House Prices, Delinquencies and the Dollar

The much watched Case/Shiller house price index pace of decline is slowing. In Jan, home prices in the 20-large urban centers were 19.01% below year ago levels and today we learned that in April prics were off 18.12% year-over-year. This is the slowest pace of decline since last Oct. Eight of the 20 cities reported an increase in prices in the month of April, the best showing since June 08. Even though the data is not seasonally adjusted, house prices rose 0.6% in San Francisco, the first increase in nearly two years and, as will be appreciated, is one of the areas that experienced a dramatic bubble.

Yale's Shiller acknowledged that "striking improvement in the rate of decline" in house prices. A new ETF was launched today that tracks the cumulative changes in the Case/Shiller Composite Index (for 10 cities)--there is an version of the ETF that can be bought if one expects housing prices in the index to rise and another version of the ETF that can be bought if one expects house prices to continue to fall. Separately, the US government reported today that the delinquency rate on prime mortgages doubled in Q1 09 from Q108. The delinquency rate, where payments are 60-days or more overdue, rose to 2.9% in Q1 from 1.1% in Q1 08. Prime loans account for roughly 2/3 of US mortgages. Some 662,000 prime mortgages are seriously delinquent. Serious delinquencies of course are a leading indicator of foreclosures.

Overall, in 2007 and 2008 roughly 3 mln mortgages were foreclosed. There was a "voluntary" moratorium of foreclosures by the end of last year that carried into the first part of the year. Foreclosures are likely to rise this year, even as the financial markets and economy stabilize.

Nevertheless, ultimately the financial crisis, the trillions of dollars of lost wealth and the magnitude of the bailouts is not simply a function, as it is often portrayed, of savvy US consumers taking advantage of the banks to get loans that they could not pay back. Banks appeared to lend money not based so much on the credit worthiness of the borrower, but on the value of the collateral--the house. At the end of the day, it was not American households that thought house prices could only rise, but the banks themselves.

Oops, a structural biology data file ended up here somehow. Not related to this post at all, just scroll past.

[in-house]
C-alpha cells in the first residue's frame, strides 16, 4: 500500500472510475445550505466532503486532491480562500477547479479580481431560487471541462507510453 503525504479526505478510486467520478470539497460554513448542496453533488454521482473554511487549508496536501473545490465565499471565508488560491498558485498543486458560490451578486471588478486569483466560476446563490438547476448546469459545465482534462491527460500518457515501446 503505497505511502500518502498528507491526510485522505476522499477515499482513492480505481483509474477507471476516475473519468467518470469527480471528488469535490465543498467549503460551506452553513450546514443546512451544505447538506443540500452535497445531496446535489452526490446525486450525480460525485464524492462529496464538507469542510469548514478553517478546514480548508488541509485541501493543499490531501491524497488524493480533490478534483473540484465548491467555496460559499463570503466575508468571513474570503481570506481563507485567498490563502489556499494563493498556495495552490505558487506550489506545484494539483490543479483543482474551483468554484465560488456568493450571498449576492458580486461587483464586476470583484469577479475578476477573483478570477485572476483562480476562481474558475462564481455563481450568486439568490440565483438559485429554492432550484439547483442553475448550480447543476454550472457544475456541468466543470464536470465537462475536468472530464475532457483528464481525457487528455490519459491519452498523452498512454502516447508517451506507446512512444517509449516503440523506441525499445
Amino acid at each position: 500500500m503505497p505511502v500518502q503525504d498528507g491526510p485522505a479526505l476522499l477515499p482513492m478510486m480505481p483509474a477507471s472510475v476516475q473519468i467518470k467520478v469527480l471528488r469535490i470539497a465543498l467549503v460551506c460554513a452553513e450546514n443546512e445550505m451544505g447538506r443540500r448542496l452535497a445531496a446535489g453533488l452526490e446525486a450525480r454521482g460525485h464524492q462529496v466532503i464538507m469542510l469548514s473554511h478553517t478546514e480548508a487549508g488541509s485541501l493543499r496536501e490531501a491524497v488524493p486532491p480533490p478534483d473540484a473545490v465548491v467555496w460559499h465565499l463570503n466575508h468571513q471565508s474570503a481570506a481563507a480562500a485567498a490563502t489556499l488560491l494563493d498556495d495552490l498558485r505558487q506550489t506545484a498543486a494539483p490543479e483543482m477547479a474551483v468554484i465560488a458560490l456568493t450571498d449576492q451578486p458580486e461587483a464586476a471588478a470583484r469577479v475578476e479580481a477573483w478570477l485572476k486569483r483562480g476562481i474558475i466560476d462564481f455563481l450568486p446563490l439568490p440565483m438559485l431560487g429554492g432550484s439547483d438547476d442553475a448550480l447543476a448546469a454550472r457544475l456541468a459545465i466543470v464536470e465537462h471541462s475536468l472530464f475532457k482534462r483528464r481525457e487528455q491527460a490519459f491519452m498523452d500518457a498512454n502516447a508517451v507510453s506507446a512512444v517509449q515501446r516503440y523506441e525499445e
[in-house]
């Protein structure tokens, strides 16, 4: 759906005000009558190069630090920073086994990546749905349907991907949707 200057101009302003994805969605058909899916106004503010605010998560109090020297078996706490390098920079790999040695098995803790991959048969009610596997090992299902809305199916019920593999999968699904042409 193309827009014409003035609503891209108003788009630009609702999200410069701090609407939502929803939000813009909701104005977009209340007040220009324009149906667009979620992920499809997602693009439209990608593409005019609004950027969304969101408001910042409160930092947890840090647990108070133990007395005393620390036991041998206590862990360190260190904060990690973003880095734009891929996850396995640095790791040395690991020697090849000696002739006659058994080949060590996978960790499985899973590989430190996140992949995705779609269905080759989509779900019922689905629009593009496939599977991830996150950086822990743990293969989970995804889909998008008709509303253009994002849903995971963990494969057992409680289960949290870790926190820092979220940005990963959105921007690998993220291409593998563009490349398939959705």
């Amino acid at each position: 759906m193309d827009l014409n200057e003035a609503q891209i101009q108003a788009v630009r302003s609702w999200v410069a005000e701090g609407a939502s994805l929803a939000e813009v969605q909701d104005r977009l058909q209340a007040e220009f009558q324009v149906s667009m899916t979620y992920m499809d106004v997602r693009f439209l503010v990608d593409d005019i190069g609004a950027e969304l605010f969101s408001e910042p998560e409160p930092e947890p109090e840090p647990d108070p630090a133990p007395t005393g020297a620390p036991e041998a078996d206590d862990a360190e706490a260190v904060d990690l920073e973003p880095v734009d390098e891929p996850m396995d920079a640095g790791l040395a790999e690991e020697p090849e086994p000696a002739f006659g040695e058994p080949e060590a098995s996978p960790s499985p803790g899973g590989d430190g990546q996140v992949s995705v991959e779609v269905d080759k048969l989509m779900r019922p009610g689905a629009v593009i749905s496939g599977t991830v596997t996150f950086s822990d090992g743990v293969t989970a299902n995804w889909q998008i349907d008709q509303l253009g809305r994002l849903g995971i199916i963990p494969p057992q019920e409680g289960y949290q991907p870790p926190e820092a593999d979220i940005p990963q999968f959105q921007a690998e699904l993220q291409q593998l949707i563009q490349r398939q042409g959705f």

The numbers to attribute the crisis to the American households are just not there. The average mortgage in the US is for roughly $210k. Typically in a foreclosure, a bank can recoup 75% of the mortgage. Say this is a worse than average crisis and rather than recouping 75%, say that a bank only manages to claw back 40%. On the 3 mln foreclosures in 07 and 08 combined costs the banks $378 bln--a lot of money to be sure, but not the trillions.

The missing ingredient to get from the almost $400 bln to the trillions of dollar in losses is leverage. Bank and other financial institutions were leveraged to the gills. Moreover, leveraging seems to know no national frontier or regulatory regime. It was nearly universal. And US excesses, whether the increase in house prices or leverage of financial institutions, were not the most extreme among the major industrialized countries.

The economic downturn in the US (and the UK) appear more shallow than Continental Europe or Japan. Yet the US government (broadly understood to include the Fed and Treasury and Federal government) is doing more to address the crisis. Our medium term constructive outlook for the dollar is predicated on the idea that the US is 3-6 months at least ahead of most of the other industrialized countries and that while it is premature to think about Fed tightening, we suspect it will materialize long before the ECB will be able to hike rates. That said, it is difficult to envisage much more than stabilization of the residential real estate market this year.
House Prices, Delinquencies and the Dollar House Prices, Delinquencies and the Dollar Reviewed by magonomics on June 30, 2009 Rating: 5
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